If you are witnessing fraud by your employer, you may be ambivalent about speaking out against it. After all, you have a good stable, well-paying job, and these types of jobs don’t grow on trees. Even if you are not fired for speaking out, you could be marginalized and made to feel miserable for your purported transgression.

However, federal law protects people like you; better known as whistleblowers.  But before becoming a whistleblower and possibly participating in a False Claims Act case, you may have a number of questions. This post will highlight a few common questions whistleblowers may have. 

How do I know if my employer intended to defraud the government? – When you first find out that something is amiss, you may not specifically know if your employer specifically intended to defraud the government. In fact, the purported acts may have to be investigated further in order to make this determination. Nevertheless, a false claim act case can be based on a company’s disregard for reporting rules.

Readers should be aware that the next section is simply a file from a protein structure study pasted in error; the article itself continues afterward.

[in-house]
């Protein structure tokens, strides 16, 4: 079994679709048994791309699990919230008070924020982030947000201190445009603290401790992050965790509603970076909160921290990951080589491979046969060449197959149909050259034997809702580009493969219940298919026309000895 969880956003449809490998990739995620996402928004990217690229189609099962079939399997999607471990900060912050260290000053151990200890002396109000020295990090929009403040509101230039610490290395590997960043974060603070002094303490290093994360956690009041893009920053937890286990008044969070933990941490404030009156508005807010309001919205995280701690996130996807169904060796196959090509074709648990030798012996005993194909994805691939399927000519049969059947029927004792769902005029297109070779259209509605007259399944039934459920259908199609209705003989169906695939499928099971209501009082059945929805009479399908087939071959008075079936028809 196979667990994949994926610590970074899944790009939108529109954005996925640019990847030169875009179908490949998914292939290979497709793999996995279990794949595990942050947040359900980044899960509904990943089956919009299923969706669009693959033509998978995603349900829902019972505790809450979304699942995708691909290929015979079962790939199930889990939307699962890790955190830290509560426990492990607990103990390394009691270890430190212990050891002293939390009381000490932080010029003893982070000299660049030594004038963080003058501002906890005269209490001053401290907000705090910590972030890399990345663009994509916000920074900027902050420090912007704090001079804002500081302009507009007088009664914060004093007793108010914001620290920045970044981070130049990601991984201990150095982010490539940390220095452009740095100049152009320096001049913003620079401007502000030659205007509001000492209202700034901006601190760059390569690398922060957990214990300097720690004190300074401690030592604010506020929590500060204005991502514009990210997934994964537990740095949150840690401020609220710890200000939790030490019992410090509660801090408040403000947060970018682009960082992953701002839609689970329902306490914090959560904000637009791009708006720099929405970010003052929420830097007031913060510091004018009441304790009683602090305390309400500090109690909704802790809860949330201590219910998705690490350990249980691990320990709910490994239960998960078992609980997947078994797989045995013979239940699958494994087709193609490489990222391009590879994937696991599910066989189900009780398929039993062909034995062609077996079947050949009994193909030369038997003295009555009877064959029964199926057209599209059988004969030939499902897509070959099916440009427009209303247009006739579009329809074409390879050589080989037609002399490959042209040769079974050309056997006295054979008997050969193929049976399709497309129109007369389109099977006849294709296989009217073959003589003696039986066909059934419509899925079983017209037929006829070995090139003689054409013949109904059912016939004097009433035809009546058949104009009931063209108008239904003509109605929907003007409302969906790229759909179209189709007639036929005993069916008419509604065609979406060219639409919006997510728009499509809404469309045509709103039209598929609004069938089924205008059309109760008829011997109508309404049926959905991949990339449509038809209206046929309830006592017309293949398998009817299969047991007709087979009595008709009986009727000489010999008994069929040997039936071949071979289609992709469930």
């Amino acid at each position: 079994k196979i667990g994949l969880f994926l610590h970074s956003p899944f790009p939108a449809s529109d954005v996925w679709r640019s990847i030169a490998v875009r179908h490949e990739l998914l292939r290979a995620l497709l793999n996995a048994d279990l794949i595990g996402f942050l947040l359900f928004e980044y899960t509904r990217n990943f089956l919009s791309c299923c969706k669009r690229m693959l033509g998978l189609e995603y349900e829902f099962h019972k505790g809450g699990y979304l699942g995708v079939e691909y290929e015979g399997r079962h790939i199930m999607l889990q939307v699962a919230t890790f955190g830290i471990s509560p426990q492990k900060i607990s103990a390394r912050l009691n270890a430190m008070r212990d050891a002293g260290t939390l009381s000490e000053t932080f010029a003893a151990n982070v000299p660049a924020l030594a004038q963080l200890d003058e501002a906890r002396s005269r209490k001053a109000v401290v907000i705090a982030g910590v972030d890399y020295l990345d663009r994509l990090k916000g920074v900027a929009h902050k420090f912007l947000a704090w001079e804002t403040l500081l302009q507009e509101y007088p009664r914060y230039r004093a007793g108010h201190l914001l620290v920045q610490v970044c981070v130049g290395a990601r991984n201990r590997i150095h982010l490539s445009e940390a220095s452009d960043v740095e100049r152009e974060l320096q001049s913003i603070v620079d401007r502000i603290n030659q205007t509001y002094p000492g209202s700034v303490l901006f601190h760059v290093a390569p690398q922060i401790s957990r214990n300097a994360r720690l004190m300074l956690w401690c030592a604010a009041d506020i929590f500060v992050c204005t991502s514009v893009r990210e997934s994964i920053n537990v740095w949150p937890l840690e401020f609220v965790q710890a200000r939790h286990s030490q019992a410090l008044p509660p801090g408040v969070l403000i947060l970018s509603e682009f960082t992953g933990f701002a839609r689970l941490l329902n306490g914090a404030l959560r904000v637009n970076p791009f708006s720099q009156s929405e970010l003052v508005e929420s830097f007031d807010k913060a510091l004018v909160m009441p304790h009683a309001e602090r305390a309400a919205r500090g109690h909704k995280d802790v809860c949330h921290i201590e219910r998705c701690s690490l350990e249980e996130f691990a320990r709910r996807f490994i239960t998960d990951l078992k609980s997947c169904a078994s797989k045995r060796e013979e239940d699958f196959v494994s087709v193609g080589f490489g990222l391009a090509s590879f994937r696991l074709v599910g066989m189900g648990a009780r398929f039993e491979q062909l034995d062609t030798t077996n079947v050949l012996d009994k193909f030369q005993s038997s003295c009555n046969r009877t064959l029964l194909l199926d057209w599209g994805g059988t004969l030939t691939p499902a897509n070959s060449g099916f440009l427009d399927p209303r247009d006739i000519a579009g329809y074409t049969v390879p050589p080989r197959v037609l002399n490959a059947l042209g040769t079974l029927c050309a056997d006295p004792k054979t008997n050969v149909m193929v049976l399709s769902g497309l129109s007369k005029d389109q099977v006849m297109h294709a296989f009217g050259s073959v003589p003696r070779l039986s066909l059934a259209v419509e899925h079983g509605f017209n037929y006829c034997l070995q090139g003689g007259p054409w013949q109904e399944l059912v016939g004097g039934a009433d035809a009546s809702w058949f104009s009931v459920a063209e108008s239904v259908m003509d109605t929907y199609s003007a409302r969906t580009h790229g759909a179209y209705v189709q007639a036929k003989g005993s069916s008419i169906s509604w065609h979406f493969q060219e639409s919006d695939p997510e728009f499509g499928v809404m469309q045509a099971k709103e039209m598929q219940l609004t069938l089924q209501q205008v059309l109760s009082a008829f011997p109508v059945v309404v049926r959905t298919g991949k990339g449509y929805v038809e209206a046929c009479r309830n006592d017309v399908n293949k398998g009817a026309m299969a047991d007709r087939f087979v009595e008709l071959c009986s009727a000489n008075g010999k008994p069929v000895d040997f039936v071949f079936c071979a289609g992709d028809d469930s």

What if I contributed to the fraud? – You may be ambivalent about coming forward because you may have been part of the fraud. However, this does not prohibit you from being a whistleblower. An experienced attorney can help explain what your liability, if any, may be.

Will my employer fire me for exposing fraud? – Employers are prohibited by federal law from firing an employee who initiates or participates in a whistleblower suit. So while an employer may threaten your employment in trying to silence you, there is legal recourse in the event your employment is terminated.